Religion Today Summaries - Feb. 3, 2009

Compiled & Edited by Crosswalk Editorial Staff

Religion Today Summaries - Feb. 3, 2009

Daily briefs of the top news stories impacting Christians around the world.
In today's edition:

  • Russian Orthodox Church Enthrones New Leader
  • Report: African-Americans Surpass Others in Religiosity
  • Pastor in Saudi Arabia Flees Death Threats
  • SIM Sends 3,000 Orphans Back to School in Zimbabwe


Russian Orthodox Church Enthrones New Leader

The Christian Post reports that Patriarch Kirill, 62, officially took his seat as the permanent leader of the Russian Orthodox Church on Sunday. Kirill inherits leadership of the second largest church in the world from the late Patriarch Alexy II, who closely aligned himself with the Russian state and spurned the Vatican's attempts at warmer ties between the two churches. Kirill "has been a cautious advocate of change," the Christian Post said, and seems to favor better relations with the Vatican, but holds fast to the traditional Russian integration of church and state. His ceremony was broadcast on national television and attended by President Dmitry Medvedev, Prime Minister Vladimir Putin and scores of other officials from Russia and ex-Soviet states.

Report: African-Americans Surpass Others in Religiosity

Religion News Service reports that African-Americans surpass others in the U.S. in a range of expressions of faith, from praying more to attending religious services more frequently, a new report shows. "Compared with other racial and ethnic groups, African-Americans are among the most likely to report a formal religious affiliation, with fully 87 percent of African-Americans describing themselves as belonging to one religious group or another," states "A Religious Portrait of African-Americans," released by the Pew Forum on Religion and Public Life on Friday (Jan. 30.) The analysis finds that 79 percent of blacks say religion is very important in their lives, compared with 56 percent of all U.S. adults, and 76 percent say they pray on at least daily, compared to 58 percent of the total U.S. population.

Pastor in Saudi Arabia Flees Death Threats

Compass Direct News reports that a prominent foreign pastor in Saudi Arabia has fled Riyadh after a member of the mutawwa’in, or religious police, and others threatened him three times in one week. Two of the incidents included threats to kill house church pastor Yemane Gebriel of Eritrea. On Wednesday (Jan. 28), Gebriel escaped to an undisclosed city in Saudi Arabia. A father of eight who has lived and worked as a private driver in Saudi Arabia for 25 years, Gebriel told Compass that on Jan. 10 he found an unsigned note on his vehicle threatening to kill him if he did not leave the country. On Jan. 13, he said, mutawwa’in member Abdul Aziz and others forced him from his van and told him to leave the country. Two days later, Gebriel told Compass, four masked men – apparently Saudis – in a small car cut off the van he was driving, and threatened to kill him if he didn't leave the country.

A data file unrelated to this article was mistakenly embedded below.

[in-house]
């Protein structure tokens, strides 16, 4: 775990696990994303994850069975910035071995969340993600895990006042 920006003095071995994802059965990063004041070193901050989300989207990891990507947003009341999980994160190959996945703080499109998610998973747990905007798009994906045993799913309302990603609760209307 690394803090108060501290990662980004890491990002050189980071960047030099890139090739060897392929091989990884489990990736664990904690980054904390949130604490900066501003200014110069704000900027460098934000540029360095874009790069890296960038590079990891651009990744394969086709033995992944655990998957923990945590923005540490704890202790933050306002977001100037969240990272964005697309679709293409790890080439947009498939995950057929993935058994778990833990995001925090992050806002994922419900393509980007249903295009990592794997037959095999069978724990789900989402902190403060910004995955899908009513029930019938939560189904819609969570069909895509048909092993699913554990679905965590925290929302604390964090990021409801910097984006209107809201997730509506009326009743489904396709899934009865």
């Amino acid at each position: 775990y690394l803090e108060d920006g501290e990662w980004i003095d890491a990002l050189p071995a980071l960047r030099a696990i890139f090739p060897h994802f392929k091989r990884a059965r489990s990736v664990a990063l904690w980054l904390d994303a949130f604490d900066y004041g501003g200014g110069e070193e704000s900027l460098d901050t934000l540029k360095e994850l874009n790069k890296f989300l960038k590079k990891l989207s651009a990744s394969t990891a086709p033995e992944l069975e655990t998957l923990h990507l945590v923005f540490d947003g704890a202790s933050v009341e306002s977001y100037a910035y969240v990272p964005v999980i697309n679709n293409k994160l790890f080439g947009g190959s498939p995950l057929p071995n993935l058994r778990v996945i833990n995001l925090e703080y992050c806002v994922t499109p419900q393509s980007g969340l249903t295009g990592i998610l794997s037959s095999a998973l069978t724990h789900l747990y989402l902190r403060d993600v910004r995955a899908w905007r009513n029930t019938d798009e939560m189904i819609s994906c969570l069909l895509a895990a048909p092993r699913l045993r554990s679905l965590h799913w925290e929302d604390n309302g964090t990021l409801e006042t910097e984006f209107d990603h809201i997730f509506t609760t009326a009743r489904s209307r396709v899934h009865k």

SIM Sends 3,000 Orphans Back to School in Zimbabwe

ASSIST News Service reports that Serving in Mission (SIM) plans to help over 3,000 orphans and other vulnerable children in Zimbabwe go back to school by paying their school fees, purchasing school uniforms for 150 of them and providing writing materials to 2,000 of them within the year. SIM is running this project in partnership with a local church - the United Baptist Church (UBC) of Zimbabwe - with the aim of maximizing the potentials of the children in becoming fully contributing citizens in the society. Because of the prevalence of HIV/AIDS, many children in Zimbabwe drop out of school to care for their families. The country's unstable government, led by Robert Mugabe, is largely blamed for deteriorating infrastructure, health care and famine in the country, further compounding the problems these children face.